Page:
They need lots of food to satiate that big appetite, but the right dog food should give this energetic pup the nutrients it needs. 

You’ll also need to ensure you or another family member can commit to meeting this breed’s exercise needs.

Leonbergers are brimming with energy and need vigorous exercise to stay healthy. They need space too, so they might not be the best choice for apartment living. 

This breed is a great family dog, especially if you have a big property because they are naturally protective and loyal, so they’ll keep watch over your children even when your eyes are elsewhere. 

Finally, Leonbergers have a giant body full of loose hair, and they shed throughout the year.

Frequent brushing can help collect loose hair before it falls all over the house.

We like using grooming mitts to pick up loose hair while petting the dog.

8. Mastiff

Mastiffs are big dogs with an even bigger soft side.

If you like the idea of having a protective dog like the Leonberger, a Mastiff is another great choice.

These towering dogs stand tall and weigh a hulking 175 pounds.

Unlike the Leonberger, though, they have relatively low energy levels. 

They love to wander, but they won’t be clamoring for endless exercise.

They’re patient and easy-going, despite their substantial size.

These pups prefer to stay indoors and require very minimal grooming, making them a great fit for any first-time pet owner. 

One downside is that a Mastiff’s lifespan is a little unpredictable.

It ranges from 6 to 12 years, meaning your furry friend might cause a good deal of heartbreak at their potential early exit from your life. 

9. Boxer

Boxers require little grooming and are family-friendly and playful.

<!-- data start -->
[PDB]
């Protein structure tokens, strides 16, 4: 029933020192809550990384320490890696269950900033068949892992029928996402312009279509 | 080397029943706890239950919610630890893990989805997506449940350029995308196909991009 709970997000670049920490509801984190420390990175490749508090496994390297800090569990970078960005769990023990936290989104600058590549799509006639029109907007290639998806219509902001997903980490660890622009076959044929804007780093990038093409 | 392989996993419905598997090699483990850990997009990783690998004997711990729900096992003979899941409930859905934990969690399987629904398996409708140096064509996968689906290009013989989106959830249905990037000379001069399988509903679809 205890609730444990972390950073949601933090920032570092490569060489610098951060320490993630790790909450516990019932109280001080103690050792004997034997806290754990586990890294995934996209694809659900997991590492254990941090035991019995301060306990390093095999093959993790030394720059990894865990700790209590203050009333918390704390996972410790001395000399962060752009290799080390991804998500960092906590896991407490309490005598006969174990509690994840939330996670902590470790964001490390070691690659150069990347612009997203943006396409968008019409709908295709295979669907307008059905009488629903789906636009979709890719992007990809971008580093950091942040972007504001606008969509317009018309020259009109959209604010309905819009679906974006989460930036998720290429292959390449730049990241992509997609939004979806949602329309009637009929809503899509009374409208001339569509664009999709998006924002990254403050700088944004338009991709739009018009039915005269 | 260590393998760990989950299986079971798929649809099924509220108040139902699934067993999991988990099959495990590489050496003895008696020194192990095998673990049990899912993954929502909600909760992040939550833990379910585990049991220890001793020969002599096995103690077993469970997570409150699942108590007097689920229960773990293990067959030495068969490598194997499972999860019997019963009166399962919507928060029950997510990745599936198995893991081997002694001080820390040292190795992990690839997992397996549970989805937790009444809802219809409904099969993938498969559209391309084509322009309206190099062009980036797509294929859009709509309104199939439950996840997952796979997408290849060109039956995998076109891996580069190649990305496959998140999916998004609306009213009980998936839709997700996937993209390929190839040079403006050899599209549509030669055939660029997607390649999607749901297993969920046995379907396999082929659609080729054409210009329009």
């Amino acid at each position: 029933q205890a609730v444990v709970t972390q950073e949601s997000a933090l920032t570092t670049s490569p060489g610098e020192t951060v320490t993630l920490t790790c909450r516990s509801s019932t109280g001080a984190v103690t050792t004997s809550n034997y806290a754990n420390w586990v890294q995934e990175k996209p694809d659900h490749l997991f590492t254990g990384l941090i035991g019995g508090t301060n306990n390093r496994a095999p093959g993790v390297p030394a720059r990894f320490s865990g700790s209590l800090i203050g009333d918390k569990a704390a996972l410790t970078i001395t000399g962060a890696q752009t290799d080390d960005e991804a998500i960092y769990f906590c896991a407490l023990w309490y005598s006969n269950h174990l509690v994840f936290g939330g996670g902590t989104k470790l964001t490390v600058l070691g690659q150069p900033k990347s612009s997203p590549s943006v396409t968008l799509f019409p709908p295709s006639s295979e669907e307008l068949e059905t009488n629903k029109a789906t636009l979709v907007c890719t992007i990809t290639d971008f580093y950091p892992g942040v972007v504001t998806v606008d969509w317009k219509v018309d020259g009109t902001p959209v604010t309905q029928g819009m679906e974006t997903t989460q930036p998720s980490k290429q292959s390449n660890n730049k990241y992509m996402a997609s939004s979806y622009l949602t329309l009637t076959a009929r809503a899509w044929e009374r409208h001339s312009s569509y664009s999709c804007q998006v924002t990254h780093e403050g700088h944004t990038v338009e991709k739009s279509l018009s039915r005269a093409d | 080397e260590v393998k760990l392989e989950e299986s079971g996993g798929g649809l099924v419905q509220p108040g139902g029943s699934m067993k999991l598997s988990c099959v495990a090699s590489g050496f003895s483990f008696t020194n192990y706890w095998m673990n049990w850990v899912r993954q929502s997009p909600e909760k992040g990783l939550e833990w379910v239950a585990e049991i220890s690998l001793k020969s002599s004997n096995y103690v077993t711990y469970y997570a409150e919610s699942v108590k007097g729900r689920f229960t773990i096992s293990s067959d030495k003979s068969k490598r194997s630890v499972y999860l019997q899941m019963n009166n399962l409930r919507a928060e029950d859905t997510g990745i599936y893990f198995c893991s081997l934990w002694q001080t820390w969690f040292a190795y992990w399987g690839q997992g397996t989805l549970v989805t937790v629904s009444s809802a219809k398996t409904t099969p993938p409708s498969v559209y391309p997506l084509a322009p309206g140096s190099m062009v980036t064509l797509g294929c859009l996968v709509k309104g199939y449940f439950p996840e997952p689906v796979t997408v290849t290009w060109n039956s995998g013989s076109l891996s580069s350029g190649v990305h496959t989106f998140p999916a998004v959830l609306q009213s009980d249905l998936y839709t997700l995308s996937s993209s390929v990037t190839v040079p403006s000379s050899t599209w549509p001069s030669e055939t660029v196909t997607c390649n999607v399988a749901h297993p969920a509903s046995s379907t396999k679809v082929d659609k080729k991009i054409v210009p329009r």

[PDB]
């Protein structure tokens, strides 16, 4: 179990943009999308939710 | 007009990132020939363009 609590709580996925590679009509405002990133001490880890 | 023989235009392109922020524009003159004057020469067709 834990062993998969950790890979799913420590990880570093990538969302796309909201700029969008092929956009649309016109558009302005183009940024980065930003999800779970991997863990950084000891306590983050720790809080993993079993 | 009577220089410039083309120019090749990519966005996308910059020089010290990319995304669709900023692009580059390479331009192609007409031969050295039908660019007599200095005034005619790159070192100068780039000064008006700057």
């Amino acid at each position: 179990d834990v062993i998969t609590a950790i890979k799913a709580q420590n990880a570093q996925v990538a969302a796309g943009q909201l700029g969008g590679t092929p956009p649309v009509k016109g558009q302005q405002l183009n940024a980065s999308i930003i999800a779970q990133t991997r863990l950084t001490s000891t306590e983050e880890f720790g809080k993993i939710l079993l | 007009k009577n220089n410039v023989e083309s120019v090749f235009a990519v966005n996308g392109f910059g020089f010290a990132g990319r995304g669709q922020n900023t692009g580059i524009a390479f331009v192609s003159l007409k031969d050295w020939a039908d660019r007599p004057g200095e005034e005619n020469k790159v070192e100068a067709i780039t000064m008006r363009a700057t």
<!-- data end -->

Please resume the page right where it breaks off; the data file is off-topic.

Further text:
Boxers make playful, high-energy pets and need an owner who will frequently get them on a leash or out on the road.

These breeds blend great with an active lifestyle or on-the-go family! 

Boxers remain very trainable and gain love and respect for their owners easily.

They bond with anyone they see frequently and are very protective of children. 

If all of this wasn’t enough to persuade you to choose a Boxer, they are easy to groom and do not require regular bathing.

10. Pomeranian

These little fluff balls are super cute and pocket-sized for new owners.

Pomeranians are another quirky lapdog.

They grow close bonds with their owner and integrate into families with some patience.

They don’t love high-energy small children, so older children and a quiet household are best for a Pomeranian.

You’ll need to take time to train your Pomeranian, so they know their boundaries because their naturally rebellious personalities will push the limits without it.

They also require regular upkeep with their long fur, but otherwise are surprisingly low-maintenance.

Brush them regularly and give a little exercise, and you’re set. 

Pomeranians also have incredible longevity for a pet, living up to 16 years!

These tiny pups weigh a max of only about 7 lbs, so they won’t take up much space and can participate in any of your family activities with the help of a carrier or leash. 

11. Poodle

Poodles do require regular grooming, but they’re great for households with allergies.